73. St. Jude Names Downing New CEO -

Dr. James R. Downing will become the new CEO of St. Jude Children’s Research Hospital, effective July 15.

St. Jude announced Downing’s appointment on Wednesday, June 25. He most recently had served as the deputy director, executive vice president and scientific director of the hospital. Downing’s work as a genome sequencing pioneer, overseeing the Pediatric Cancer Genome Project, was recognized in 2012 by TIME magazine as one of the top 100 new scientific discoveries.

74. Gestalt Schools Signs Lease in Hickory Hill -

A charter school operator has inked a lease for space on Winchester Road in Hickory Hill.

Gestalt Community Schools has leased 57,000 square feet of space at 5360 Winchester Road inside the Mendenhall Square shopping center.

75. Battle Lines -

The city’s operating and capital budgets are just about set for the new fiscal year next month. Hard decisions made about health insurance for city employees and retirees Tuesday, June 17, are unlikely to be revisited by the Memphis City Council.

76. Teeing Off -

Everyone was in a good mood. Not just normally affable Grizzlies players Mike Conley and Mike Miller, but former Grizzlies coach Lionel Hollins and Pro Football Hall-of-Famer Jim Brown, a couple of hard-nosed throwback types.

77. Jackson Showcases Skills for Grizzlies -

For a day, Joe Jackson again was wearing a blue Memphis jersey – a No. 3 Grizzlies practice jersey.

78. Supreme Court Revives 'Raging Bull' Lawsuit -

WASHINGTON (AP) – The Supreme Court ruled Monday that a copyright lawsuit over the 1980 Oscar-winning movie "Raging Bull" can go forward, a decision that could open Hollywood studios to more claims from people seeking a share of profits from classic films, TV shows and other creative works.

79. Malone to Challenge Luttrell In August Mayoral Showdown -

Former Shelby County Commissioner Deidre Malone will challenge incumbent Shelby County Mayor Mark Luttrell in the August county general election after winning the Tuesday, May 6, Democratic mayoral primary.

80. Malone Takes Early Vote In Mayoral Primary -

Former Shelby County Commissioner Deidre Malone took the early vote in the three-way Democratic primary for Shelby County Mayor.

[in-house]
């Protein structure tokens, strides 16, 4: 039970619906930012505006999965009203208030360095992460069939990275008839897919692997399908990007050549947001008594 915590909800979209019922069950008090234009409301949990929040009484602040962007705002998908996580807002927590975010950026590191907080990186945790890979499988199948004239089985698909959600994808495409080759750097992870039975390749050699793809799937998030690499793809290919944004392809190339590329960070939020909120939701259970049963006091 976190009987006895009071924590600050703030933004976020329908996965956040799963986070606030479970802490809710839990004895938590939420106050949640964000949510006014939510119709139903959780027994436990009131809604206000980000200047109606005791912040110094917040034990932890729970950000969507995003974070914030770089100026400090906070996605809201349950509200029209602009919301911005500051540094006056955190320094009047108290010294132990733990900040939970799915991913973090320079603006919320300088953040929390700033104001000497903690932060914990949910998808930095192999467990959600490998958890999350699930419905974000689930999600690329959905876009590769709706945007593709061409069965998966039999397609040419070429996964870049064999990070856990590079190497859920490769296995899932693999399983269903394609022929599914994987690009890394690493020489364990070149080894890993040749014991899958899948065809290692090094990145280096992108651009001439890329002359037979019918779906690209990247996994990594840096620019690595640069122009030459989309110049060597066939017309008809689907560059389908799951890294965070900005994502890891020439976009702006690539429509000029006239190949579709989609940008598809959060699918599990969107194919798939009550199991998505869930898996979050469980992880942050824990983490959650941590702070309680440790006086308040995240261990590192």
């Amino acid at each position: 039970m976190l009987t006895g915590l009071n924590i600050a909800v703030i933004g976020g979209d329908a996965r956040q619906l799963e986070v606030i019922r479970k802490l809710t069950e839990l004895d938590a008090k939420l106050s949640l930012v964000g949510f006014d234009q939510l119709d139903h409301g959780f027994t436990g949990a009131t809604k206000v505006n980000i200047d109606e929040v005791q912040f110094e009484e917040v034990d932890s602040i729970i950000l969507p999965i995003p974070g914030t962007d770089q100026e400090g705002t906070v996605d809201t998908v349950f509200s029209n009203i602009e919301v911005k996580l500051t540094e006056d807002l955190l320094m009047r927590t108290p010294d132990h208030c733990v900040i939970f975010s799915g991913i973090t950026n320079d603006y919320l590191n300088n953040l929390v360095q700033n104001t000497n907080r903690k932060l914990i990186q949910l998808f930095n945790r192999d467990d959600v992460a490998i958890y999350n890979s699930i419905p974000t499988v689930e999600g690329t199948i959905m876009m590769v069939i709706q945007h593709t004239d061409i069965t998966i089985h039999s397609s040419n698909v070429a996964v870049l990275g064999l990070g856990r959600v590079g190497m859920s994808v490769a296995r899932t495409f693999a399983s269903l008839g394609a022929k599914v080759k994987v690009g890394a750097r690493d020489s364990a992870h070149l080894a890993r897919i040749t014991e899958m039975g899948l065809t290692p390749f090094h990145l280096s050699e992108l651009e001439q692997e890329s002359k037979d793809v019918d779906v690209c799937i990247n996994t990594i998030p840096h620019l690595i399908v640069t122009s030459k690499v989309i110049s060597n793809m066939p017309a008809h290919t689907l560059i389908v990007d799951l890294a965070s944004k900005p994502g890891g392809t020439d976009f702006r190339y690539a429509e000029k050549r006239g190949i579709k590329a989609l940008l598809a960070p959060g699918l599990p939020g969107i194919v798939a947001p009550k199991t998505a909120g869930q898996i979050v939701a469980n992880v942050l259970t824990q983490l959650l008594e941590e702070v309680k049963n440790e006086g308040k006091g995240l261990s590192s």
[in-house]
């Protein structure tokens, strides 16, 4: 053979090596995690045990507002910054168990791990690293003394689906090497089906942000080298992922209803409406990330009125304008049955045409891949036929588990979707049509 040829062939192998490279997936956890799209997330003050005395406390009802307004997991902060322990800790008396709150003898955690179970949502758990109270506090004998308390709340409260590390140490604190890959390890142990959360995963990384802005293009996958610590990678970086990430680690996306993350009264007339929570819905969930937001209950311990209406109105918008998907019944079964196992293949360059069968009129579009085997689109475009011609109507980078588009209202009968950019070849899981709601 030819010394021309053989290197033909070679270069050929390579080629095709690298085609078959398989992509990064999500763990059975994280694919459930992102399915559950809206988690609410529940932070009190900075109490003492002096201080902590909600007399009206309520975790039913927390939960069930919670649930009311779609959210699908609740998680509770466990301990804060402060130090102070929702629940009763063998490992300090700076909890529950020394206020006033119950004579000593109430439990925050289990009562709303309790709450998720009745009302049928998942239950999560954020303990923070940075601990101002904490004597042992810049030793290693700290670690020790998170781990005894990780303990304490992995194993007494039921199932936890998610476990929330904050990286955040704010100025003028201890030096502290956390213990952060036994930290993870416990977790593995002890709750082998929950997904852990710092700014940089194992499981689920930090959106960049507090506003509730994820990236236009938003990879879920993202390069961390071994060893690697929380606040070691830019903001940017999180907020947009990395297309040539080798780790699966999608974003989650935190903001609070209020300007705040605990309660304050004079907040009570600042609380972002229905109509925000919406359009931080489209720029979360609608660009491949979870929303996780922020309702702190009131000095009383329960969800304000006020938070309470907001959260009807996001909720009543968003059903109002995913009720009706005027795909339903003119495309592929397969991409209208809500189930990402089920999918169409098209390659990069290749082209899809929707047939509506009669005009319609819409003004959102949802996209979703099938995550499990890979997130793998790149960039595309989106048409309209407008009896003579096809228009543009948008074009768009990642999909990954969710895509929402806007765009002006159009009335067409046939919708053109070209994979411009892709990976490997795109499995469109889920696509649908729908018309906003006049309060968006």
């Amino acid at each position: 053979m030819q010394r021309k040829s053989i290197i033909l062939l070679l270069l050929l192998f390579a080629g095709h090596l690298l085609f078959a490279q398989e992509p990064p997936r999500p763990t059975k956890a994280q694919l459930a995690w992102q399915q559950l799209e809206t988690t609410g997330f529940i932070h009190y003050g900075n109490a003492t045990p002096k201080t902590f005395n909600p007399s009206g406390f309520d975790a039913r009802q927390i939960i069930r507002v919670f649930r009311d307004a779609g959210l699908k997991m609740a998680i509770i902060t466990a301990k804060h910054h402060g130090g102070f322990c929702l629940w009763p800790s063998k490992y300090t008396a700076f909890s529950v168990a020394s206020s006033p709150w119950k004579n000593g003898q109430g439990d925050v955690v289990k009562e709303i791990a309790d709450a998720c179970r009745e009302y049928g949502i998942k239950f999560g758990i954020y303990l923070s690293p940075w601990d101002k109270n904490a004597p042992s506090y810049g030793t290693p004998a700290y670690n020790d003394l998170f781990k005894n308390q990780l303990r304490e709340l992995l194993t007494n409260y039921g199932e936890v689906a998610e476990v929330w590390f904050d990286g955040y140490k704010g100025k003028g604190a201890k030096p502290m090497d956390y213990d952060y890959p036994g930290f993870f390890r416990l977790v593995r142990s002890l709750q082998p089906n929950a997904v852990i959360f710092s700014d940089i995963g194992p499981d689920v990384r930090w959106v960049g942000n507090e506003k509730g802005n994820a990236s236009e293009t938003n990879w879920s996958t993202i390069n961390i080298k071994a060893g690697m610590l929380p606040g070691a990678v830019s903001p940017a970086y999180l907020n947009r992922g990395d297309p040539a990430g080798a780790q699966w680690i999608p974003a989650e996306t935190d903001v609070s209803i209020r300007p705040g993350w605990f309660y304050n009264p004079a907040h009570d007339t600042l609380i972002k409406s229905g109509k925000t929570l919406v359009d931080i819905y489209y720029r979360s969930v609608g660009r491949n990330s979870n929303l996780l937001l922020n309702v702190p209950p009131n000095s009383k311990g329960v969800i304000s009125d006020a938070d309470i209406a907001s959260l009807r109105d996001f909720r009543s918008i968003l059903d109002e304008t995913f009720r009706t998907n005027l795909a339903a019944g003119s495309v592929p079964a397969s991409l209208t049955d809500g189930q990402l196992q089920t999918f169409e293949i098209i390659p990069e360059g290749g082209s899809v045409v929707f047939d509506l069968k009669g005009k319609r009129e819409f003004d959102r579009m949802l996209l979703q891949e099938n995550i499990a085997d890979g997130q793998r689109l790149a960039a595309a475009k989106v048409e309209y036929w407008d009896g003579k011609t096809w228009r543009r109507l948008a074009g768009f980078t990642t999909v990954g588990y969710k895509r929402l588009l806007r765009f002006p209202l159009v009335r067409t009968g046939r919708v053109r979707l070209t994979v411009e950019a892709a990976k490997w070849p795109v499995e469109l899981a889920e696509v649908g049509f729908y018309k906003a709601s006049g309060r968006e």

The first results of the Tuesday, May 6, election night showed Malone leading rivals county commissioner Steve Mulroy and former Shelby County Schools board member Kenneth Whalum Jr.

81. Council Opens Budget Hearings With Cuts -

Memphis City Council members opened budget hearings Tuesday, April 29, with no frills presentations from city division directors and leaders of agencies funded by the city.

And with a majority of the 13-member council present for the opening day of the hearings, council members recommended $12 million in cuts from various departments, divisions and agencies by the lunch break in the all-day session and put the money toward the city’s annual required contribution for pension liability.

82. Cates, Kornegay Look to Future While Honoring Colliers’ Past -

The memory is scorched in Andy Cates’ mind.

It was 2005 and Cates, just 29 years old at the time, was being made a partner at Colliers International Memphis, the commercial real estate firm.

83. Wharton Outlines $596 Million Budget Plan -

Memphis Mayor A C Wharton Jr. warned Tuesday, April 15, that “half measures” in converting city employees to a defined contributions benefits plan would not restore the city’s financial health and resolve an unfunded pension liability of hundreds of millions of dollars.

84. End of Windows XP Support Spells Trouble for Some -

NEW YORK (AP) – Microsoft will end support for the persistently popular Windows XP on Tuesday, and with an estimated 30 percent of businesses and consumers still using the 12-year-old operating system, the move could put everything from the operations of heavy industry to the identities of everyday people in danger.

85. Market Mystery -

Over the last several years, investors ranging from mom-and-pop shops to large hedge funds have been acquiring single-family homes in Memphis at a historic pace.

But determining the long-term impact that investor purchases have made on neighborhoods remains elusive.

86. McCusker Aims for Criminal Court Clerk -

Michael McCusker is used to the assumptions when the assistant district attorney general tells voters he is running for office this year.

“A lot of people keep saying to me, ‘Wouldn’t judge be a natural progression for you?’ In some respects it would be,” admitted McCusker, who is instead running in the May Democratic primary for Criminal Court clerk.